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“All the waste in a year from a nuclear power plant can be stored under a desk.” — Ronald Reagan

Yes, those were the words spoken by a man who was Governor of California and President of the United States, a man revered by millions of People With Small Brains. I stumbled upon that example of Reagan’s snotty idiocy while hunting for cogent things people have said about waste, and though Reagan was rarely cogent—and the world might be a better place had he, in his youth, sat for a few hours at a desk under which was stored a year’s waste from a nuclear power plant—his remark struck me as an apt preamble to the problem I want to discuss with you.

“Thank God men cannot fly, and lay waste the sky as well as the earth.” — Henry David Thoreau

Not so long ago, when Americans in relatively large numbers (one per cent of the population?) still actively protested the dastardly wars sponsored by the imperial supranational overlords—before voluntary servitude to cell phones won the day entirely—I attended a big peace march and rally in San Francisco at which the brilliant historian and political scientist Michael Parenti spoke.

Early in his remarks, Parenti enumerated the good that could be accomplished if money spent to build the latest species of fighter jets for the American arsenal was spent instead on education, healthcare, and helping those living in poverty. And I noticed that the moment Parenti intoned the words billions of dollars, the crowd lost all interest in what he was saying and he might as well have been speaking to five people instead of the fifty thousand gathered to protest the wasteful stupidity of war.

Since then—my Parenti epiphany—I have confirmed on numerous occasions that while many people can hang with discussions involving one or two million dollars, any sum larger than that has little or no meaning to most of us. Why? Because money is real and important in our lives, and real money to most people is much less than a million dollars.

When we enter the realm of billions—a billion is a thousand million—we might as well speak of neon gorganzalids. Huh? Neon whats? The imperial overlords are well aware that we cease to pay attention when talk turns to hundreds of millions or billions of dollars, and not paying attention is what they want us to be doing while they rob us blind, year in and year out.

“Why waste time learning, when ignorance is instantaneous?”— Bill Watterson

In 2008, when the worldwide Goldman Sachs-created toxic derivative hedge fund Ponzi scheme bubble burst all over the world, the imperial overlords ordered their operatives at the Federal Reserve to spend an initial trillion dollars to prop up the collapsed financial regime (while doing nothing for the unwashed masses) and thereafter ordered the Federal Reserve to spend a hundred billion a month to re-inflate the bogus stock hedge fund derivatives bubble. You’re getting drowsy aren’t you?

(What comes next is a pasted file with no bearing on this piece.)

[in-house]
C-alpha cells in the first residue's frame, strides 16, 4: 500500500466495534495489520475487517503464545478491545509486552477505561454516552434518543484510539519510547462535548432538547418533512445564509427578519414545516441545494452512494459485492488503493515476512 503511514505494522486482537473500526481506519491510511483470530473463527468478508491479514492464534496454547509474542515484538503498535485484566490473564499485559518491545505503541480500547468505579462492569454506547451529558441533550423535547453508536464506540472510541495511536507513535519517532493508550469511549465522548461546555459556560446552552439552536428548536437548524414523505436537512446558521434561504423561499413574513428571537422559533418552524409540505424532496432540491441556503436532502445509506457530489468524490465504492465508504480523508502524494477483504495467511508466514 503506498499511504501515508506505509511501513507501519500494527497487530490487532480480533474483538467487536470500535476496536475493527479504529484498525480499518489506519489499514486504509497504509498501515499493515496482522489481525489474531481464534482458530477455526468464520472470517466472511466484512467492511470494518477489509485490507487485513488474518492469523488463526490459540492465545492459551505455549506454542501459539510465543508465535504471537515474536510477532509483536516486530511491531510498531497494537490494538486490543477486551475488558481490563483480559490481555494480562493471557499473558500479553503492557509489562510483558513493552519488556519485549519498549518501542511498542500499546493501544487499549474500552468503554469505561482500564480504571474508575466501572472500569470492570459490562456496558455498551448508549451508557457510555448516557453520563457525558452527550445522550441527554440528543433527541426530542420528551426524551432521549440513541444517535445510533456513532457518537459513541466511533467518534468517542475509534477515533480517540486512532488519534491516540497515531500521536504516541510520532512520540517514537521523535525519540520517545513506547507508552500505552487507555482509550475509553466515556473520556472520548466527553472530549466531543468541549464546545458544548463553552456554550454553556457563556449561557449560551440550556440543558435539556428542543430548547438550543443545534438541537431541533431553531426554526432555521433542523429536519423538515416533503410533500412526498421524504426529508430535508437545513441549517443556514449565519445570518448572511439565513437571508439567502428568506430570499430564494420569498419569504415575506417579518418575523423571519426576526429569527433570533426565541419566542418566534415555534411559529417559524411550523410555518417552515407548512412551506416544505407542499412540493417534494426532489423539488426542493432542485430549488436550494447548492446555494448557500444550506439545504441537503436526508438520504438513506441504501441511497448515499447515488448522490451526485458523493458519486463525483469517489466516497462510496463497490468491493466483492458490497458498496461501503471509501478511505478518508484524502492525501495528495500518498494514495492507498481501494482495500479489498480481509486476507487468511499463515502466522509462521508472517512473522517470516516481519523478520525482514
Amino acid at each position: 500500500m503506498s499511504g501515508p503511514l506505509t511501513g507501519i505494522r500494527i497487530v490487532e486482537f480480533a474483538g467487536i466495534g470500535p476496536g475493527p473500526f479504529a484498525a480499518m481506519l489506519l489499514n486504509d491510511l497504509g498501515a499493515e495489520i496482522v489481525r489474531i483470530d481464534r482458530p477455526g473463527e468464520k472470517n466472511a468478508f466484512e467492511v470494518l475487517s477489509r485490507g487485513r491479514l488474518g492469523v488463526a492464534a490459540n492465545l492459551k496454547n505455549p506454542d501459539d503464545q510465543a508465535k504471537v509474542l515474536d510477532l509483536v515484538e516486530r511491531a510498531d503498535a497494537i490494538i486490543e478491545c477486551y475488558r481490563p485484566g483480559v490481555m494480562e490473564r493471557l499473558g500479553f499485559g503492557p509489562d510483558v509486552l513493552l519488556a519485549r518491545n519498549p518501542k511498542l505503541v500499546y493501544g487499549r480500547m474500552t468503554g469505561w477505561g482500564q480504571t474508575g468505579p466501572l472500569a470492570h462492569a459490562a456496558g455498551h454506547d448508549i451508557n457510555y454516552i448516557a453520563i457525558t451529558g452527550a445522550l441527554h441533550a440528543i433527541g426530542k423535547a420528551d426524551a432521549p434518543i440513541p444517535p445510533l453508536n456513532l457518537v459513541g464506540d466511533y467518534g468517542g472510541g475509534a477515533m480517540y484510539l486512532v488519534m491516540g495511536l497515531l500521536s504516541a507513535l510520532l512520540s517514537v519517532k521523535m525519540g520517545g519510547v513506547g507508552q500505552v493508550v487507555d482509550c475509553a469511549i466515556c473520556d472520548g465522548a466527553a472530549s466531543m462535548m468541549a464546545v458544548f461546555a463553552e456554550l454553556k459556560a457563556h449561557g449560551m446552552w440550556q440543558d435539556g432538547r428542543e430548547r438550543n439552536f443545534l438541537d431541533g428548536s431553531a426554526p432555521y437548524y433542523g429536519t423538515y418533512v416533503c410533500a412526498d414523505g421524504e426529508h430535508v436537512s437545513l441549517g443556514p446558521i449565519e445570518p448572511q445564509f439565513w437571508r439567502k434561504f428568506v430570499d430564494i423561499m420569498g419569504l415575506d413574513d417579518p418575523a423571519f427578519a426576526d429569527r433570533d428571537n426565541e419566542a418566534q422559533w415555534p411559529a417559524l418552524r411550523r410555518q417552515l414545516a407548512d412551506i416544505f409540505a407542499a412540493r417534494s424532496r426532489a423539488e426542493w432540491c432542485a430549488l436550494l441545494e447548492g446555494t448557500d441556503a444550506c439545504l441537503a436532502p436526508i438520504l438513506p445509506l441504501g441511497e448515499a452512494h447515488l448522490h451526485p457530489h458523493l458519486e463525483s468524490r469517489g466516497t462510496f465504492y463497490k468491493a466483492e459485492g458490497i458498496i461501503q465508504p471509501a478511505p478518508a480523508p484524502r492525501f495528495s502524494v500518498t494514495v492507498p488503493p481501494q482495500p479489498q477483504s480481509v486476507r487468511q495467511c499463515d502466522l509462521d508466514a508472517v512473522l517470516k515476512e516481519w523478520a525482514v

That’s my point. Government-condoned financial thievery of epic proportions goes on every day in America, thefts totaling at least ten trillion dollars in the last seven years, and we the people have no concept of what those thefts mean in relation to our collective and individual lives. You and I could sure use seventy dollars or seven hundred dollars or seven thousand dollars—wouldn’t that be nice?—but millions and billions and trillions…snore.

Add to the stolen ten trillion another trillion a year spent on the military and…Huh? Sorry. Dozed off.

“After a certain point, money is meaningless. It ceases to be the goal. The game is what counts.”— Aristotle Onassis

On the other hand, sports, sex, food, violence, death, and the breasts and penises of famous celebrities and fashion models, these are things we are hardwired to be interested in. Penelope Cruz in an itsy bitsy bikini. Tom Cruise wearing skimpy underwear. See? You woke up. The overlords know this and have structured modern mass media to inhabit your television computer tablet phone as a never-ending stream of lurid high-definition images and videos of sports, sex, food, violence, death, breasts, and penises, or the bulges therefrom.

The media moguls keep the titillating deluge raining down on us day and night so you and I will pay no attention to the men behind the curtains (referencing The Wizard of Oz, Judy Garland version) robbing us of billions and trillions of…your eyes are closing.

“Free will is an illusion. People always choose the perceived path of greatest pleasure.”— Scott Adams

The perceived path of greatest pleasure. Hence, Las Vegas. Hence the election of Ronald Reagan and so many others of his kind to positions of great power over us. Hence the dominance of amoral bankers and hedge fund criminals who do grasp the terrible significance of redirecting trillions of dollars representing the collective wealth of the earth into the coffers of a relatively tiny number of Incredibly Greedy People.